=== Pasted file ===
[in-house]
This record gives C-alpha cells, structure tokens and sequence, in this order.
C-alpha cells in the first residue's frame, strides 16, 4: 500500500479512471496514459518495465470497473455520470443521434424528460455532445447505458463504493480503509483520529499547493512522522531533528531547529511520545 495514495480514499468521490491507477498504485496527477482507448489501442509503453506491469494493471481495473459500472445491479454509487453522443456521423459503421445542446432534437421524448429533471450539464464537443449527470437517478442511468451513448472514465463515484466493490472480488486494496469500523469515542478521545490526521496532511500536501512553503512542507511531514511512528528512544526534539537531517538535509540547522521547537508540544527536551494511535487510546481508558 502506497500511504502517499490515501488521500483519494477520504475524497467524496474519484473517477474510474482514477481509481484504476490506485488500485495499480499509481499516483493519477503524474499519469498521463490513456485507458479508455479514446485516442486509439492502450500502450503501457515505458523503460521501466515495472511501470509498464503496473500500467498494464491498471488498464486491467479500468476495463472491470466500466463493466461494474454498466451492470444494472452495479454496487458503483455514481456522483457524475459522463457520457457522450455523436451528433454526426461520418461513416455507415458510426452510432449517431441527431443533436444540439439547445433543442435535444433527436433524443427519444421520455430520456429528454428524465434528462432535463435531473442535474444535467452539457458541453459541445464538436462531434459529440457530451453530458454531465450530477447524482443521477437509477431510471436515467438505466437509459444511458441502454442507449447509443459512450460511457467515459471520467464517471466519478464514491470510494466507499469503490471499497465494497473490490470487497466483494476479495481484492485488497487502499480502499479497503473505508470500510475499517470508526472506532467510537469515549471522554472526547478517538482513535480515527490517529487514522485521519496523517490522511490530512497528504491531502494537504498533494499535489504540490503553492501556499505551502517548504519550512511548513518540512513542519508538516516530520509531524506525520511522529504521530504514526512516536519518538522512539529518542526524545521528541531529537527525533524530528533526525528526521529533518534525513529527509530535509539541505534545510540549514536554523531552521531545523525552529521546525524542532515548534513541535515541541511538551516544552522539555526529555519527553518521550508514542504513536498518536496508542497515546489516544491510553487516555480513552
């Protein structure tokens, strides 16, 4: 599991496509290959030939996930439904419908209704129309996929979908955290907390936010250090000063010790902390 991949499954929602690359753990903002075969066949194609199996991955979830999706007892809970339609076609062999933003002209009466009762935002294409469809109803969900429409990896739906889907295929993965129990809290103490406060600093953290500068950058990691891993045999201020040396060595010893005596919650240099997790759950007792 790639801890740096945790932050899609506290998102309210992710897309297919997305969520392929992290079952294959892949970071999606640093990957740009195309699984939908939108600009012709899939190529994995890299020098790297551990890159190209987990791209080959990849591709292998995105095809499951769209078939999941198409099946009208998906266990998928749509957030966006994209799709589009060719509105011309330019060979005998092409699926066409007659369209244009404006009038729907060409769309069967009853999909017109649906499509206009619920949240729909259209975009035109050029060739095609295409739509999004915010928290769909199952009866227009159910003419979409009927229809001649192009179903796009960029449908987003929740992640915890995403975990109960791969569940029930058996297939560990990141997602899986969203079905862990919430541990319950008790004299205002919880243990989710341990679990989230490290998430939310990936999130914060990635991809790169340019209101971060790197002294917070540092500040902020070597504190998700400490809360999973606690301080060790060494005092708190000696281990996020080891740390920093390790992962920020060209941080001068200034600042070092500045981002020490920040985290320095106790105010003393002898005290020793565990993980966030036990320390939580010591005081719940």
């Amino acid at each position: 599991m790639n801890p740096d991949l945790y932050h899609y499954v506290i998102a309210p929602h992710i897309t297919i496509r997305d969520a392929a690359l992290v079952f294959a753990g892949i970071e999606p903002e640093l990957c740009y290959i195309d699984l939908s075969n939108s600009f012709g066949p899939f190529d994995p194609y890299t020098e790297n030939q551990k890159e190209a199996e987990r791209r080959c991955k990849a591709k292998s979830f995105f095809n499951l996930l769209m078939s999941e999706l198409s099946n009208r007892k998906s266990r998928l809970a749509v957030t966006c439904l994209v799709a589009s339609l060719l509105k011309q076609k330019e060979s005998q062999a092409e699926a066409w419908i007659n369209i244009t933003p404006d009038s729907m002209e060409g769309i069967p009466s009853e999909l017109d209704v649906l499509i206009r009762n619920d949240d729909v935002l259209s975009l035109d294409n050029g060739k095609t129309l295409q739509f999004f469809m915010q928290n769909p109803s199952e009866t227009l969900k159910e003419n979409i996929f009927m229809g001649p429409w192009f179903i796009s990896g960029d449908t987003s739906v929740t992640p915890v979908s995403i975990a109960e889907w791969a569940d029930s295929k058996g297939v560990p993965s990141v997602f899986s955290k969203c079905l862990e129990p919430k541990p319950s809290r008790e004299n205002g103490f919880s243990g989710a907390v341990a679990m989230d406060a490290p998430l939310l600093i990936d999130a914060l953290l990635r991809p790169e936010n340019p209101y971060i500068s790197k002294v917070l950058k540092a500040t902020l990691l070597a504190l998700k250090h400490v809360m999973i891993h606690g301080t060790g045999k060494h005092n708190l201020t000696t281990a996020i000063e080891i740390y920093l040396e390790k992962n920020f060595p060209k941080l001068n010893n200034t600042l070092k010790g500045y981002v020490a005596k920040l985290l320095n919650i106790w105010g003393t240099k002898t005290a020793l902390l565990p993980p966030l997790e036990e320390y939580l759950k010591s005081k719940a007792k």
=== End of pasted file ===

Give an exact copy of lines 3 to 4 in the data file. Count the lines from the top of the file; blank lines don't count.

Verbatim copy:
C-alpha cells in the first residue's frame, strides 16, 4: 500500500479512471496514459518495465470497473455520470443521434424528460455532445447505458463504493480503509483520529499547493512522522531533528531547529511520545 495514495480514499468521490491507477498504485496527477482507448489501442509503453506491469494493471481495473459500472445491479454509487453522443456521423459503421445542446432534437421524448429533471450539464464537443449527470437517478442511468451513448472514465463515484466493490472480488486494496469500523469515542478521545490526521496532511500536501512553503512542507511531514511512528528512544526534539537531517538535509540547522521547537508540544527536551494511535487510546481508558 502506497500511504502517499490515501488521500483519494477520504475524497467524496474519484473517477474510474482514477481509481484504476490506485488500485495499480499509481499516483493519477503524474499519469498521463490513456485507458479508455479514446485516442486509439492502450500502450503501457515505458523503460521501466515495472511501470509498464503496473500500467498494464491498471488498464486491467479500468476495463472491470466500466463493466461494474454498466451492470444494472452495479454496487458503483455514481456522483457524475459522463457520457457522450455523436451528433454526426461520418461513416455507415458510426452510432449517431441527431443533436444540439439547445433543442435535444433527436433524443427519444421520455430520456429528454428524465434528462432535463435531473442535474444535467452539457458541453459541445464538436462531434459529440457530451453530458454531465450530477447524482443521477437509477431510471436515467438505466437509459444511458441502454442507449447509443459512450460511457467515459471520467464517471466519478464514491470510494466507499469503490471499497465494497473490490470487497466483494476479495481484492485488497487502499480502499479497503473505508470500510475499517470508526472506532467510537469515549471522554472526547478517538482513535480515527490517529487514522485521519496523517490522511490530512497528504491531502494537504498533494499535489504540490503553492501556499505551502517548504519550512511548513518540512513542519508538516516530520509531524506525520511522529504521530504514526512516536519518538522512539529518542526524545521528541531529537527525533524530528533526525528526521529533518534525513529527509530535509539541505534545510540549514536554523531552521531545523525552529521546525524542532515548534513541535515541541511538551516544552522539555526529555519527553518521550508514542504513536498518536496508542497515546489516544491510553487516555480513552
């Protein structure tokens, strides 16, 4: 599991496509290959030939996930439904419908209704129309996929979908955290907390936010250090000063010790902390 991949499954929602690359753990903002075969066949194609199996991955979830999706007892809970339609076609062999933003002209009466009762935002294409469809109803969900429409990896739906889907295929993965129990809290103490406060600093953290500068950058990691891993045999201020040396060595010893005596919650240099997790759950007792 790639801890740096945790932050899609506290998102309210992710897309297919997305969520392929992290079952294959892949970071999606640093990957740009195309699984939908939108600009012709899939190529994995890299020098790297551990890159190209987990791209080959990849591709292998995105095809499951769209078939999941198409099946009208998906266990998928749509957030966006994209799709589009060719509105011309330019060979005998092409699926066409007659369209244009404006009038729907060409769309069967009853999909017109649906499509206009619920949240729909259209975009035109050029060739095609295409739509999004915010928290769909199952009866227009159910003419979409009927229809001649192009179903796009960029449908987003929740992640915890995403975990109960791969569940029930058996297939560990990141997602899986969203079905862990919430541990319950008790004299205002919880243990989710341990679990989230490290998430939310990936999130914060990635991809790169340019209101971060790197002294917070540092500040902020070597504190998700400490809360999973606690301080060790060494005092708190000696281990996020080891740390920093390790992962920020060209941080001068200034600042070092500045981002020490920040985290320095106790105010003393002898005290020793565990993980966030036990320390939580010591005081719940």